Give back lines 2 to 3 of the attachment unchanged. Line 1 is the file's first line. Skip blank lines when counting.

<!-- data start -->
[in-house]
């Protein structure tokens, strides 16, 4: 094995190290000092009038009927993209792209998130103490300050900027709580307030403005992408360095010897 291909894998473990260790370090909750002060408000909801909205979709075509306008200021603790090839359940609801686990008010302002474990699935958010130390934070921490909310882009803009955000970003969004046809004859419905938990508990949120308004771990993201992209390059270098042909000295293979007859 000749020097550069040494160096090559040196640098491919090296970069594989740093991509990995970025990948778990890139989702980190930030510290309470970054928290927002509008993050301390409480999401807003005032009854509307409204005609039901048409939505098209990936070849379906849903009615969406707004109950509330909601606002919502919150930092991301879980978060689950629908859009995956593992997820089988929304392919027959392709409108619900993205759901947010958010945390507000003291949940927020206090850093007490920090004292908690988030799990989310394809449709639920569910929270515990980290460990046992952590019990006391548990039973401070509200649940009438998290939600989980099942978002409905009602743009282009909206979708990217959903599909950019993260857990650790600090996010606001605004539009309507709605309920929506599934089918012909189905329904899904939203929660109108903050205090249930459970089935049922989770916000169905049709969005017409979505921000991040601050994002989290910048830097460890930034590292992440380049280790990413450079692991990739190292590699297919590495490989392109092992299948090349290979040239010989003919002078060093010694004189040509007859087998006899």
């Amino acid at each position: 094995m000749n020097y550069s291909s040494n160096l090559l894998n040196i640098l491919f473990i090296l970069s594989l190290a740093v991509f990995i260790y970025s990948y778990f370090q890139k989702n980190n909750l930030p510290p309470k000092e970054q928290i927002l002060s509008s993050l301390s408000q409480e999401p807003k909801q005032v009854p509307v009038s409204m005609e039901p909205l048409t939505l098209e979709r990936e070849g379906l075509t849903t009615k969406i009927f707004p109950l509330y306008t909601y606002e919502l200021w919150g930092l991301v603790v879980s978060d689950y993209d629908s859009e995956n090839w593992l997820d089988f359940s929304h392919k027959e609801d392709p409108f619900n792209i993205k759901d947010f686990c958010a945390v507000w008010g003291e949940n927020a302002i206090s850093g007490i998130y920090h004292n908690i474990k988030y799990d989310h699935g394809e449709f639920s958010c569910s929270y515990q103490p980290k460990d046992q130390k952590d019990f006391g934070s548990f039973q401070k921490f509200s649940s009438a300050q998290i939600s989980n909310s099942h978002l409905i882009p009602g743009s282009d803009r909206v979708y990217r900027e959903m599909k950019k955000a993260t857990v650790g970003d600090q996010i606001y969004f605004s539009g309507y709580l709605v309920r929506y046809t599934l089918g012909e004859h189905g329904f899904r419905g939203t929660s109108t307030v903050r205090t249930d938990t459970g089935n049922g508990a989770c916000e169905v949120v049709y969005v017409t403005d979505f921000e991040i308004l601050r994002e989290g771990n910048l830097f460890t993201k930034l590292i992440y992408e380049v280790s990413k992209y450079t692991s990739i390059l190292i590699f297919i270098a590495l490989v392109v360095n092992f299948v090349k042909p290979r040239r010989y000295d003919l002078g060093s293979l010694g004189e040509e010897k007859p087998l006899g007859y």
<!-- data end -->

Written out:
């Protein structure tokens, strides 16, 4: 094995190290000092009038009927993209792209998130103490300050900027709580307030403005992408360095010897 291909894998473990260790370090909750002060408000909801909205979709075509306008200021603790090839359940609801686990008010302002474990699935958010130390934070921490909310882009803009955000970003969004046809004859419905938990508990949120308004771990993201992209390059270098042909000295293979007859 000749020097550069040494160096090559040196640098491919090296970069594989740093991509990995970025990948778990890139989702980190930030510290309470970054928290927002509008993050301390409480999401807003005032009854509307409204005609039901048409939505098209990936070849379906849903009615969406707004109950509330909601606002919502919150930092991301879980978060689950629908859009995956593992997820089988929304392919027959392709409108619900993205759901947010958010945390507000003291949940927020206090850093007490920090004292908690988030799990989310394809449709639920569910929270515990980290460990046992952590019990006391548990039973401070509200649940009438998290939600989980099942978002409905009602743009282009909206979708990217959903599909950019993260857990650790600090996010606001605004539009309507709605309920929506599934089918012909189905329904899904939203929660109108903050205090249930459970089935049922989770916000169905049709969005017409979505921000991040601050994002989290910048830097460890930034590292992440380049280790990413450079692991990739190292590699297919590495490989392109092992299948090349290979040239010989003919002078060093010694004189040509007859087998006899």
């Amino acid at each position: 094995m000749n020097y550069s291909s040494n160096l090559l894998n040196i640098l491919f473990i090296l970069s594989l190290a740093v991509f990995i260790y970025s990948y778990f370090q890139k989702n980190n909750l930030p510290p309470k000092e970054q928290i927002l002060s509008s993050l301390s408000q409480e999401p807003k909801q005032v009854p509307v009038s409204m005609e039901p909205l048409t939505l098209e979709r990936e070849g379906l075509t849903t009615k969406i009927f707004p109950l509330y306008t909601y606002e919502l200021w919150g930092l991301v603790v879980s978060d689950y993209d629908s859009e995956n090839w593992l997820d089988f359940s929304h392919k027959e609801d392709p409108f619900n792209i993205k759901d947010f686990c958010a945390v507000w008010g003291e949940n927020a302002i206090s850093g007490i998130y920090h004292n908690i474990k988030y799990d989310h699935g394809e449709f639920s958010c569910s929270y515990q103490p980290k460990d046992q130390k952590d019990f006391g934070s548990f039973q401070k921490f509200s649940s009438a300050q998290i939600s989980n909310s099942h978002l409905i882009p009602g743009s282009d803009r909206v979708y990217r900027e959903m599909k950019k955000a993260t857990v650790g970003d600090q996010i606001y969004f605004s539009g309507y709580l709605v309920r929506y046809t599934l089918g012909e004859h189905g329904f899904r419905g939203t929660s109108t307030v903050r205090t249930d938990t459970g089935n049922g508990a989770c916000e169905v949120v049709y969005v017409t403005d979505f921000e991040i308004l601050r994002e989290g771990n910048l830097f460890t993201k930034l590292i992440y992408e380049v280790s990413k992209y450079t692991s990739i390059l190292i590699f297919i270098a590495l490989v392109v360095n092992f299948v090349k042909p290979r040239r010989y000295d003919l002078g060093s293979l010694g004189e040509e010897k007859p087998l006899g007859y």